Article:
Philosophy at Malone
Philosophy—which literally means “love of wisdom”—involves thinking carefully about questions of enduring importance. These questions concern (among other things) the nature of morality, the meaning of happiness, God’s existence, the nature of knowledge, and the relationship between faith and reason. Exploring questions of this sort can broaden your understanding of many disciplines. It can also improve your skills in logical analysis and encourage intellectual creativity and independence.
The Philosophy major at Malone offers three tracks: General Philosophy, Theology, and Law. You may also add a minor to complement any area of study.
Why study Philosophy at Malone?
In short, Philosophy can help you cultivate the skills and qualities necessary for excelling in a wide variety of careers, both academic and professional. In fact, philosophy majors routinely receive some of the highest scores on the Graduate Record Exam (GRE), the Law School Admissions Test (LSAT), and the Graduate Management Admissions Test (GMAT).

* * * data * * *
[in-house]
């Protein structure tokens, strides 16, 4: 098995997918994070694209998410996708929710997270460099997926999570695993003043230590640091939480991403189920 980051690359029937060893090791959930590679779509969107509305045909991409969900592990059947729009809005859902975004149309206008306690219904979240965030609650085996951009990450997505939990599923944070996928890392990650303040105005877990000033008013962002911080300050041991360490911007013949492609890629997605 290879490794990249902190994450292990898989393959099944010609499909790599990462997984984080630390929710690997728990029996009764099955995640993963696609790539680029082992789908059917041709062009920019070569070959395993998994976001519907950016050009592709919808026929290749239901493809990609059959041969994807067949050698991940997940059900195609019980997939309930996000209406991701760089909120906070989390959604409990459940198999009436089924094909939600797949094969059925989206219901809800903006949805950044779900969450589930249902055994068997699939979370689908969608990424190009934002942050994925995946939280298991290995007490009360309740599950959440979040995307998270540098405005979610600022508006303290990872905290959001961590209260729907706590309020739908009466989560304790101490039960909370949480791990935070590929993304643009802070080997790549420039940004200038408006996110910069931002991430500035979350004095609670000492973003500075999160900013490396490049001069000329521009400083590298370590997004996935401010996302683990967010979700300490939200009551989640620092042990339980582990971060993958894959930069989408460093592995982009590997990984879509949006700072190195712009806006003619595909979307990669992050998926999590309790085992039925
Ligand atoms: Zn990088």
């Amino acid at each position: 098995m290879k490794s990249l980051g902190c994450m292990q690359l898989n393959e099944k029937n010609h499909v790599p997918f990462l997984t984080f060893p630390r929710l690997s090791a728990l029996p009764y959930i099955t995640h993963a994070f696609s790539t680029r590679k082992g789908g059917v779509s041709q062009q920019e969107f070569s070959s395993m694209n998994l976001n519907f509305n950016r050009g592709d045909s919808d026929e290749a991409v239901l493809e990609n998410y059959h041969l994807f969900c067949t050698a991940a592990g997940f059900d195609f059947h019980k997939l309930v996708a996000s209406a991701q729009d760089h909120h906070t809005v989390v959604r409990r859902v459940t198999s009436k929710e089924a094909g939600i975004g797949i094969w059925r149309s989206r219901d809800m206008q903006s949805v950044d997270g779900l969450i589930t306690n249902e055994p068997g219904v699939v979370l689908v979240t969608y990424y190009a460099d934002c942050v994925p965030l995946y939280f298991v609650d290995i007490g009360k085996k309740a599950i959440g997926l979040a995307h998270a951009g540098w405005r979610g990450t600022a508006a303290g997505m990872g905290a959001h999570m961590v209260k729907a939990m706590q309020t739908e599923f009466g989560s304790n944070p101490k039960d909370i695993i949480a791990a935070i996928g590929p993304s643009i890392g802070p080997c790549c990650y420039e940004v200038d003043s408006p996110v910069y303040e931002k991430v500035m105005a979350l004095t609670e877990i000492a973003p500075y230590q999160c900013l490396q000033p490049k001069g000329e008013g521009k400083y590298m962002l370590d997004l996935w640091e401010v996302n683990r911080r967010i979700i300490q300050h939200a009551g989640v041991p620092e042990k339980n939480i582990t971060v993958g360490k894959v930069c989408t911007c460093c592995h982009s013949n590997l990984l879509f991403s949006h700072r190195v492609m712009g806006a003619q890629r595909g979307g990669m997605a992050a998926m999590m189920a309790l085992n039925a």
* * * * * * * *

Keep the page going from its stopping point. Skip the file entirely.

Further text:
Philosophy in the news
The value of a philosophy degree has been getting considerable attention in the press. The New York Times, The Atlantic Monthly, The Chronicle of Higher Education, Wall Street Journal, and other news outlets have praised philosophy for its ability to teach enduring, transferable skills that withstand volatile economies.
Malone graduates studying philosophy have gone on to pursue a variety of fruitful vocations, including:
- Pastoral ministry
- Professional writing/editing
- Creative writing
- Library science
View course curriculum
The curriculum for the Philosophy major is listed in the official Academic Catalog.
Once in the catalog, you can use the buttons (pictured left) located at the upper right of the page to plan your courses, save courses to your own personalized catalog, print them, and more!
Students who are majoring in another program may choose to take a Philosophy minor in addition to their primary course of study. A minor normally consists of a minimum of 15 semester hours, 6 of which must be taken at the 300/400 level. Each academic school or department must approve the student and curriculum to be used in the completion of each minor for the Office of the Registrar to verify at the point of graduation.
After double majoring in Philosophy (Theology track) and Theology, Mike was accepted into graduate school at Asbury Theological Seminary.